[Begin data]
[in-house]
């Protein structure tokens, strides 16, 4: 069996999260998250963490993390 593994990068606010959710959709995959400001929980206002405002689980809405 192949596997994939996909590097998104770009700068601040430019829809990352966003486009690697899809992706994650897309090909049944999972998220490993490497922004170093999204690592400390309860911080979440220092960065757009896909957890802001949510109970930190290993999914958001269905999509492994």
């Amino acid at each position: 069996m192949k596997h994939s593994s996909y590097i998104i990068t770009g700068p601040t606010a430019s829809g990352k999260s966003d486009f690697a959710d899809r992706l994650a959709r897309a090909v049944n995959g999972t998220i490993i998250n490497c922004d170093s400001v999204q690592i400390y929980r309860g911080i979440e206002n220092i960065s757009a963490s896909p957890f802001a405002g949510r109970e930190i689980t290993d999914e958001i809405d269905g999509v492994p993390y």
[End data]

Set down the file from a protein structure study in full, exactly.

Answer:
[in-house]
């Protein structure tokens, strides 16, 4: 069996999260998250963490993390 593994990068606010959710959709995959400001929980206002405002689980809405 192949596997994939996909590097998104770009700068601040430019829809990352966003486009690697899809992706994650897309090909049944999972998220490993490497922004170093999204690592400390309860911080979440220092960065757009896909957890802001949510109970930190290993999914958001269905999509492994």
């Amino acid at each position: 069996m192949k596997h994939s593994s996909y590097i998104i990068t770009g700068p601040t606010a430019s829809g990352k999260s966003d486009f690697a959710d899809r992706l994650a959709r897309a090909v049944n995959g999972t998220i490993i998250n490497c922004d170093s400001v999204q690592i400390y929980r309860g911080i979440e206002n220092i960065s757009a963490s896909p957890f802001a405002g949510r109970e930190i689980t290993d999914e958001i809405d269905g999509v492994p993390y």